470BOT ET AL.240270300120-30 30-15 15-15 15-30Vol. 695090060 30Powered by AladinPowered by AladinFigure 1. Position of the SINGS fields (red circles and blue squares) overlaid on the dust column density maps from Schlegel et al. (1998) centered around the northgalactic pole (left panel) and the south galactic pole (right panel). The blue squares correspond to the fields selected for this study (the variation in the infrared emissionis dominated by the cirrus component). A grid of galactic coordinates is overlayed.(A color version of this figure is available in the online journal.)dust grain size distribution. However, a fraction of their samplewas chosen on the basis of high brightnesses in the IRAS bandsand could therefore be biased toward regions with enhancedsmall grain emission.Extinction measures toward high-galactic latitude sightlinesshow a substantial fraction of low RV AV /E(B V ) values,also indicative of enhanced relative abundances of small grains.However, with the lack of longer wavelength measurements atsmall scales, it is difficult to relate these variations to possiblechanges in the dust grain properties.The photometric data from the Spitzer Space Telescope enableus to have access to sensitive observations up to 160 μm. Amongthe large programs, the Spitzer Infrared Nearby Galaxies Survey(SINGS) observed a sample of 75 nearby galaxies in photometrywith the Infrared Array Camera (IRAC) and Multiband ImagingPhotometer for Spitzer (MIPS) instruments. The fields observedwere chosen to be at high-galactic latitude in order to limitthe foreground cirrus contamination in the study of the targetedgalaxy. Because the region observed was larger than the targetedgalaxy, these serendipitous observations are then ideal to studyFIR dust emission in a large sample of high-galactic latituderegions. We combine these new observations with IRIS data(Miville-Deschênes & Lagache 2005) at 60 and 100 μm, areprocessing of IRAS data including a better calibration of theinfrared brightnesses and better zodiacal light subtraction. Thegoal of this paper is to study the infrared colors of diffuse localdust emission on the scale of a few arcminutes.2. THE DATASINGS (Kennicutt et al. 2003) observed in imagery withIRAC (Fazio et al. 2004) and MIPS (Rieke et al. 2004) onboardSpitzer a sample of 75 nearby galaxies. While the IRAC imagesonly observed the galaxy itself, a significant part of the MIPSobservations (strips) encompass the surrounding sky. Sincethe SINGS observations were chosen to be at high-galacticlatitude to limit the galactic foreground contamination, the MIPSobservations at 160 μm provide a good opportunity to studythe low surface brightness diffuse infrared emission from highgalactic cirrus in a large number of fields at a resolution of 37 . These data are complemented with IRIS data (MivilleDeschênes & Lagache 2005) at 100 and 60 μm. The positionof the fields on the sky are shown in Figure 1, while theircharacteristics are summarized in Table 1.Although SINGS observations were also done at 70 μmwith MIPS, the regions observed are offset with respect tothe galaxy targeted and only a small fraction of the 70 and160 μm observations overlap outside the galaxy itself, makingthem inappropriate for our galactic cirrus emission study. 24 μmobservations were also available, but they are dominated bypoint sources emission as well as stronger zodiacal light.Once the point sources removed and the regions at lowecliptic latitude are discarded, the 24 μm brightness has a lowdynamic range in each field, and no meaningful correlationcan be done with longer wavelength observations. This studywas therefore restricted to the comparison of 60, 100, and160 μm brightnesses. The IRIS 25 μm observations were,however, used together with longer wavelength in order toremove point sources (like galaxies) more efficiently in theobservations.2.1. Data TreatmentThe observations at 160 μm were reduced using the GeRTsoftware6 on the raw MIPS observations. Standard parameterswere used for the reduction, but data where flashes of the internalsource led to a significant number of saturated pixels wereremoved. The removed data are most often positioned on thebright center of the galaxy. Other saturated pixels removed fromprocessing were due to cosmic ray hits. These saturated flasheswhen not removed can bias the sensitivity of the diffuse extendedemission. This step in the reduction may not be appropriate forthe photometry of the galaxy, but significantly reduces latents(stripes) in the outer regions we are interested in. Each regiontargeted was observed twice. Discrepant fluxes at the x.html.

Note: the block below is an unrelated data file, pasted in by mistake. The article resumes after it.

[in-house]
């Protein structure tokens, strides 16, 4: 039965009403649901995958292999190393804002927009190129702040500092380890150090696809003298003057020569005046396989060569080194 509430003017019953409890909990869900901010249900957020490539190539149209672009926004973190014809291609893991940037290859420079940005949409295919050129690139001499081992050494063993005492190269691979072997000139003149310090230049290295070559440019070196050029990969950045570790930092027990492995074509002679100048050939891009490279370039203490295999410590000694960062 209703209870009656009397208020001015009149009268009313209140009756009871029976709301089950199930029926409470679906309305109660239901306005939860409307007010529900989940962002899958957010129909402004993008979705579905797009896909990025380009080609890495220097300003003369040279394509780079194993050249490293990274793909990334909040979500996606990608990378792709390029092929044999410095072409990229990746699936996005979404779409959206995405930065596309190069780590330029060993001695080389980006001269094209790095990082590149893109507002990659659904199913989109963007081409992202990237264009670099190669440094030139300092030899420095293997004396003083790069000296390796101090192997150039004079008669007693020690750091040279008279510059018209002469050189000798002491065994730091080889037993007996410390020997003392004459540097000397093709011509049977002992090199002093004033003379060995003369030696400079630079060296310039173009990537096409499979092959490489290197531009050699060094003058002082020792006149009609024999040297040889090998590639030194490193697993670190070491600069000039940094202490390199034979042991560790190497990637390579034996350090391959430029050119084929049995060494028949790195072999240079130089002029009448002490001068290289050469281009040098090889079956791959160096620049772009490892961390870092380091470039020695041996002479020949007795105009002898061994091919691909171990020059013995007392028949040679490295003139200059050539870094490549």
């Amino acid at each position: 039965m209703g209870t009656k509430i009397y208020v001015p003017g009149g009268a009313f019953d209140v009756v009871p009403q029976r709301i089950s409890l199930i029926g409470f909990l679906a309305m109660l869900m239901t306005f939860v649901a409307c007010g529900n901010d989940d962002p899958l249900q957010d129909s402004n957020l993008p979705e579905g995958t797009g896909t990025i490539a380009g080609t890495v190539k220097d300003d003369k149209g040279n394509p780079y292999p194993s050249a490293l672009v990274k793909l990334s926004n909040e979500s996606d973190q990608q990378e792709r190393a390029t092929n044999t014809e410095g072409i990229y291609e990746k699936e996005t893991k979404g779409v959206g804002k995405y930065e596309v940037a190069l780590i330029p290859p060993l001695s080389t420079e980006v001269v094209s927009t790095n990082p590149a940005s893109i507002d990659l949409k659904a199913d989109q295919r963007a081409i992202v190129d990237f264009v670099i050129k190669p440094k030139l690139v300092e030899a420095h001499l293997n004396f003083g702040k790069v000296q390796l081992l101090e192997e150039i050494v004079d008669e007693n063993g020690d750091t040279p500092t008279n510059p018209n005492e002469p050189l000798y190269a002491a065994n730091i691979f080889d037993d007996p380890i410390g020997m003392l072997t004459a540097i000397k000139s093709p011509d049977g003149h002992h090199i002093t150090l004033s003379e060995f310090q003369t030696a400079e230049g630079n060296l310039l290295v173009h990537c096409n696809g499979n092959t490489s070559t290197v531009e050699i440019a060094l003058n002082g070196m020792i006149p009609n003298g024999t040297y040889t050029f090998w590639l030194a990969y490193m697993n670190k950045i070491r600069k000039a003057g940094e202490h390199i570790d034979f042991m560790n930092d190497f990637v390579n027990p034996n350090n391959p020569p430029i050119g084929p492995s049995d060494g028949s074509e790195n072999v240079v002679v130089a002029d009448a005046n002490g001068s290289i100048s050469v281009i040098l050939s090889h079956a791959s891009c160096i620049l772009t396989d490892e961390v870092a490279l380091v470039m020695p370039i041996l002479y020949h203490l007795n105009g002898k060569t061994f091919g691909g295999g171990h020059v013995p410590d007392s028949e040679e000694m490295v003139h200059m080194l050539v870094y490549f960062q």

No. 1, 2009SINGS SERENDIPITY OBSERVATIONS OF FIR CIRRUS EMISSION471Table 1Characteristics of the Observations: Galactic and Ecliptic Coordinates, Average 100 μm Cirrus Brightnesses in Each Field as well as Standard Deviations at 60, 100,and 160 μmFieldNGC 0337NGC 0584NGC 0628NGC 0855NGC 0925NGC 1097NGC 1291NGC 1316NGC 1377NGC 0024NGC 1404NGC 1482NGC 1512NGC 1566NGC 1705NGC 2403HolmbergIIM81DwarfADDO053NGC 2798NGC 2841NGC 2976HolmbergINGC 3049NGC 3190NGC 3184NGC 3198IC2574NGC 3265MRK33NGC 3351NGC 3521NGC 3621NGC 3627NGC 3773NGC 3938NGC 4125NGC 4236NGC 4254NGC 4321NGC 4450NGC 4536NGC 4552NGC 4559NGC 4569NGC 4579NGC 4594NGC 4625NGC 4631NGC 4725NGC 4736DDO154NGC 4826DDO165NGC 5033NGC 5055NGC 5194Tololo89NGC 5408NGC 5474NGC 5713NGC 5866IC4710NGC 6822(l, b)(λ, β)Area (deg2 )σ60 B100 (MJy sr 1 )σ100σ160(126.983, 70.4576)(148.863, 68.1957)(138.043, 46.3226)(143.962, 32.1481)(144.527, 25.8230)(227.959, 65.0380)(247.760, 57.5207)(240.631, 56.8186)(212.367, 52.3728)(40.4333, 80.1196)(237.002, 53.9016)(213.765, 48.2291)(248.603, 48.4042)(264.199, 43.5133)(260.913, 38.8932)(150.172, 28.7424)(143.899, 32.2721)(143.536, 32.5857)(148.991, 34.4963)(178.927, 43.7838)(166.458, 43.6210)(143.612, 40.4772)(140.502, 38.2525)(226.610, 44.4312)(211.891, 54.4481)(178.537, 54.9707)(170.656, 54.2275)(139.983, 43.1538)(200.457, 58.5603)(156.610, 52.2144)(232.652, 56.1499)(254.316, 52.8287)(280.580, 25.9208)(240.246, 64.2844)(249.132, 66.7215)(153.689, 68.7273)(130.164, 50.9404)(127.310, 46.9854)(267.627, 75.3684)(267.852, 77.0715)(270.395, 78.8333)(291.454, 65.1324)(285.274, 74.9059)(193.095, 85.8409)(285.793, 75.9750)(287.803, 74.2939)(297.305, 51.1460)(131.096, 75.1008)(145.167, 83.5710)(271.647, 88.6791)(124.738, 75.5220)(110.504, 89.5114)(311.183, 85.0014)(121.301, 49.1180)(101.051, 79.6584)(107.903, 73.9458)(106.114, 68.6881)(318.732, 27.7794)(316.804, 20.0386)(101.503, 59.8880)(350.094, 52.5981)(92.3464, 52.7620)(327.879, 22.1180)(24.6969, 17.9857)(10.0714, 12.6317)(17.8130, 15.3840)(27.4637, 5.05541)(39.9931, 13.3583)(44.7625, 17.7346)(26.0183, 43.9238)(27.3597, 55.9323)(32.3476, 53.2688)(44.7413, 38.7417)(351.074, 23.9783)(38.2431, 52.8271)(50.1099, 39.5384)(40.9466, 61.8125)(32.0129, 73.2076)(50.3989, 74.3634)(102.746, 43.5117)(106.073, 49.5466)(106.476, 49.8996)(110.352, 45.7107)(127.750, 25.1694)(124.989, 33.8516)(118.782, 50.4361)(115.197, 52.8405)(146.934, 2.98701)(147.733, 10.7909)(139.768, 28.3651)(138.036, 32.7413)(123.351, 52.9795)(147.821, 18.3074)(135.166, 41.0632)(157.328, 3.64920)(166.849, 5.14601)(184.582, 34.1228)(165.038, 8.27119)(169.474, 8.73315)(156.788, 39.2954)(139.741, 57.1897)(134.438, 60.6054)(177.739, 15.3315)(178.035, 17.0118)(178.801, 18.7003)(186.331, 5.66591)(182.409, 14.8782)(175.296, 29.2435)(182.385, 15.9551)(183.194, 14.3801)(193.066, 6.96614)(168.734, 41.5922)(174.202, 33.9219)(179.905, 28.4957)(170.796, 42.2419)(179.918, 30.2879)(183.181, 25.6681)(142.645, 62.9864)(178.930, 40.1141)(175.505, 45.4687)(174.458, 50.7106)(219.272, 19.6125)(223.038, 26.7581)(174.929, 59.7255)(217.013, 14.3062)(186.246, 66.8587)(273.178, 43.4420)(294.785, 7020.1850.1870.2101.0071.705